explainAceFlags

Returns the Data::BitMask::explain_mask form of the ACE Flags (i.e. a hash containing a set of constants sufficient to recreate and explain the flags mask of the ACE).

If called with a passed parameter, mutates the ACE to that new aceFlags value. All forms of aceFlags access accept all forms as parameters when used as a setter.

sid

Returns the SID in binary form. Useful for equality checks with other SIDs.

If called with a passed parameter, mutates the ACE to that new SID. Both sid and trustee accepts SID and Trustee names as passed parameters when used as a setter.

trustee

Returns the Trustee for the SID as generated by Win32::Security::SID::ConvertSidToName.

If called with a passed parameter, mutates the ACE to that new trustee. Both sid and trustee accepts SID and Trustee names as passed parameters when used as a setter.

buildRawAce

Creates a binary string ACE from parameters. This should always be called on a full class (i.e. Win32::Security::ACE::$objectType::$aceType). Each implementation accepts different parameters.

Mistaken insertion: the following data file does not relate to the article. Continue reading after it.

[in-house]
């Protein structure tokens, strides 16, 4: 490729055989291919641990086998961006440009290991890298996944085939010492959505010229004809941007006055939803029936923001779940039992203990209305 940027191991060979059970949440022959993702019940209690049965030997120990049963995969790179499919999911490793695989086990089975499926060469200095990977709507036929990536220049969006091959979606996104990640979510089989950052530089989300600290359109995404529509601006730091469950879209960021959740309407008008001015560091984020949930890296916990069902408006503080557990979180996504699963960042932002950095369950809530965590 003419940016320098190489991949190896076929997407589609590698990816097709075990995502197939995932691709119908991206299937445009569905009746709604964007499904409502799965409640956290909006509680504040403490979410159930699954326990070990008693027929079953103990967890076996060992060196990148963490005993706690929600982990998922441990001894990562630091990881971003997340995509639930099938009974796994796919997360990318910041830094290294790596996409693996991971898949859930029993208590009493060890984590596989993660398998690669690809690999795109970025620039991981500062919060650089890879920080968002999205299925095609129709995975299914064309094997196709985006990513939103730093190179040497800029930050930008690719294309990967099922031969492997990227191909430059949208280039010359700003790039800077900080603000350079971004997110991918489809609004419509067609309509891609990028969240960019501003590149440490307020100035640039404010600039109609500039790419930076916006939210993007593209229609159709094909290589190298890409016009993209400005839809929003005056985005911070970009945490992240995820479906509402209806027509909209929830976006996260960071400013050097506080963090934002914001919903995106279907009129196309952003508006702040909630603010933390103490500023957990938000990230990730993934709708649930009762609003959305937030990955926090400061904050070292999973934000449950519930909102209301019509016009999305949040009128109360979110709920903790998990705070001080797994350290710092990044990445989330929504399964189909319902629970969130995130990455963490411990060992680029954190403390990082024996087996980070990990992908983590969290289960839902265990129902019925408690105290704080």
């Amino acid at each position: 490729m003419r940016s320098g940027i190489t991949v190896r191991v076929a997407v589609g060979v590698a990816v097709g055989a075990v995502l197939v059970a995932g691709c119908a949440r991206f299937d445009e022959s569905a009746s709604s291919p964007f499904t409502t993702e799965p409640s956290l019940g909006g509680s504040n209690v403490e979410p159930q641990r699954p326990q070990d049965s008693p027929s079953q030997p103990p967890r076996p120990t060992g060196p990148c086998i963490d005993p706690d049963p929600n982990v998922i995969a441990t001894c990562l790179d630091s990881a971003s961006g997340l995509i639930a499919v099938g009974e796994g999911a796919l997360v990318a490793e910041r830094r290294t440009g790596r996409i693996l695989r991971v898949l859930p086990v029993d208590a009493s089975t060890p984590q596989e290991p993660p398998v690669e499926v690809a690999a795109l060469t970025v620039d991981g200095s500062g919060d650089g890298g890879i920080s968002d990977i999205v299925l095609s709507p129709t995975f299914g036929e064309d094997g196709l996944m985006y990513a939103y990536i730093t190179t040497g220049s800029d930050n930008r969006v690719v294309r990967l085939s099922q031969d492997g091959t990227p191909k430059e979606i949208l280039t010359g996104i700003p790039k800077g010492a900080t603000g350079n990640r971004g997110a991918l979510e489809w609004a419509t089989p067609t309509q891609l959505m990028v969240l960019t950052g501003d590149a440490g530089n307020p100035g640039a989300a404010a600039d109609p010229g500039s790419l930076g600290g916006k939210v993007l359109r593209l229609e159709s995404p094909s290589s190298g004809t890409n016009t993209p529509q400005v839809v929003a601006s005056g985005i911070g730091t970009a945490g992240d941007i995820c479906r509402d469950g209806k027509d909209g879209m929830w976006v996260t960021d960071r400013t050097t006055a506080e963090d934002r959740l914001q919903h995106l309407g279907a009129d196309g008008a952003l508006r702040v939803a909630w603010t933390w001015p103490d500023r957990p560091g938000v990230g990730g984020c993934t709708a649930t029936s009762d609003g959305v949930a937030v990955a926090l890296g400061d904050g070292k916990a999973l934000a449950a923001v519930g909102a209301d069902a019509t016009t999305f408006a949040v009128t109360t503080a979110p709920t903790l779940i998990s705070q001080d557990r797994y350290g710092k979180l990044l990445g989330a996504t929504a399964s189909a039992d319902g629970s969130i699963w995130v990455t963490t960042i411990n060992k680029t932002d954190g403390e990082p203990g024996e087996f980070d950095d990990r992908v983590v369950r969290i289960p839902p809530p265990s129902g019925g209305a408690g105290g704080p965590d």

ACCESS_ALLOWED_ACE_TYPE, ACCESS_DENIED_ACE_TYPE, SYSTEM_AUDIT_ACE_TYPE

These accept AceFlags, AccessMask, and either Sid or Trustee.

buildRawAceNamed

Creates a binary string ACE from named parameters. This should always be called on a full class (i.e. Win32::Security::ACE::$objectType::$aceType) or on an existing ACE. Each implementation accepts different parameters. If called on an existing ACE, missing parameters will be supplied from the existing ACE. As an example, to create a new rawAce value based on an existing ACE, but with the Access Mask set to READ:

    $ace->buildRawAceNamed(accessMask => 'READ');
ACCESS_ALLOWED_ACE_TYPE, ACCESS_DENIED_ACE_TYPE, SYSTEM_AUDIT_ACE_TYPE

These accept aceFlags, accessMask, and trustee (as either a SID or Trustee name). The names are case-sensitive.

inheritable

Accepts a type (either 'OBJECT' or 'CONTAINER') and calls inheritable_OBJECT or inheritable_CONTAINER as appropriate.